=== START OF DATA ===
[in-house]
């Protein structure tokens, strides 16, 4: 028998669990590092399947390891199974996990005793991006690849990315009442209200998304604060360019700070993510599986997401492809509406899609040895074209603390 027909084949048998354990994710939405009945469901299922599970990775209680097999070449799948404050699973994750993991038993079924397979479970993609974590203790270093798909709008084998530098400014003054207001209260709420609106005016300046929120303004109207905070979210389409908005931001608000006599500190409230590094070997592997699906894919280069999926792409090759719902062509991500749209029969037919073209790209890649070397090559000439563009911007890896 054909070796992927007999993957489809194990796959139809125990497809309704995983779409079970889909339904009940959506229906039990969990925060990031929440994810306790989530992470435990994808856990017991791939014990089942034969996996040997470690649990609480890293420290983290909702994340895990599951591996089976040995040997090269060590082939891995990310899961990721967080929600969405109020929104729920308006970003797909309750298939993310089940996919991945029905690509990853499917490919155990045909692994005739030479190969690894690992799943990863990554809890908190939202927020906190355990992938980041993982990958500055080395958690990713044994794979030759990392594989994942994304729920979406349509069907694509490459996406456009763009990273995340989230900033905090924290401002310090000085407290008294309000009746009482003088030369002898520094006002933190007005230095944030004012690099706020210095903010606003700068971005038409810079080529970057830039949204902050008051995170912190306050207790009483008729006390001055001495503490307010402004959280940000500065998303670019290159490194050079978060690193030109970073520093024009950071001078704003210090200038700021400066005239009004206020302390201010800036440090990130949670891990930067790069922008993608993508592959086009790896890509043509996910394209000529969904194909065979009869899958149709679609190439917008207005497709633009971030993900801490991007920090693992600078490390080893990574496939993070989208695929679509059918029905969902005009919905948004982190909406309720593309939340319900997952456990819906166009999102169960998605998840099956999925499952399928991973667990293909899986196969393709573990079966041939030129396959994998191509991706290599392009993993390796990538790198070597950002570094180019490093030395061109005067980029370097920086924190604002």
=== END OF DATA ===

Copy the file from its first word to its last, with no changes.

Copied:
[in-house]
């Protein structure tokens, strides 16, 4: 028998669990590092399947390891199974996990005793991006690849990315009442209200998304604060360019700070993510599986997401492809509406899609040895074209603390 027909084949048998354990994710939405009945469901299922599970990775209680097999070449799948404050699973994750993991038993079924397979479970993609974590203790270093798909709008084998530098400014003054207001209260709420609106005016300046929120303004109207905070979210389409908005931001608000006599500190409230590094070997592997699906894919280069999926792409090759719902062509991500749209029969037919073209790209890649070397090559000439563009911007890896 054909070796992927007999993957489809194990796959139809125990497809309704995983779409079970889909339904009940959506229906039990969990925060990031929440994810306790989530992470435990994808856990017991791939014990089942034969996996040997470690649990609480890293420290983290909702994340895990599951591996089976040995040997090269060590082939891995990310899961990721967080929600969405109020929104729920308006970003797909309750298939993310089940996919991945029905690509990853499917490919155990045909692994005739030479190969690894690992799943990863990554809890908190939202927020906190355990992938980041993982990958500055080395958690990713044994794979030759990392594989994942994304729920979406349509069907694509490459996406456009763009990273995340989230900033905090924290401002310090000085407290008294309000009746009482003088030369002898520094006002933190007005230095944030004012690099706020210095903010606003700068971005038409810079080529970057830039949204902050008051995170912190306050207790009483008729006390001055001495503490307010402004959280940000500065998303670019290159490194050079978060690193030109970073520093024009950071001078704003210090200038700021400066005239009004206020302390201010800036440090990130949670891990930067790069922008993608993508592959086009790896890509043509996910394209000529969904194909065979009869899958149709679609190439917008207005497709633009971030993900801490991007920090693992600078490390080893990574496939993070989208695929679509059918029905969902005009919905948004982190909406309720593309939340319900997952456990819906166009999102169960998605998840099956999925499952399928991973667990293909899986196969393709573990079966041939030129396959994998191509991706290599392009993993390796990538790198070597950002570094180019490093030395061109005067980029370097920086924190604002």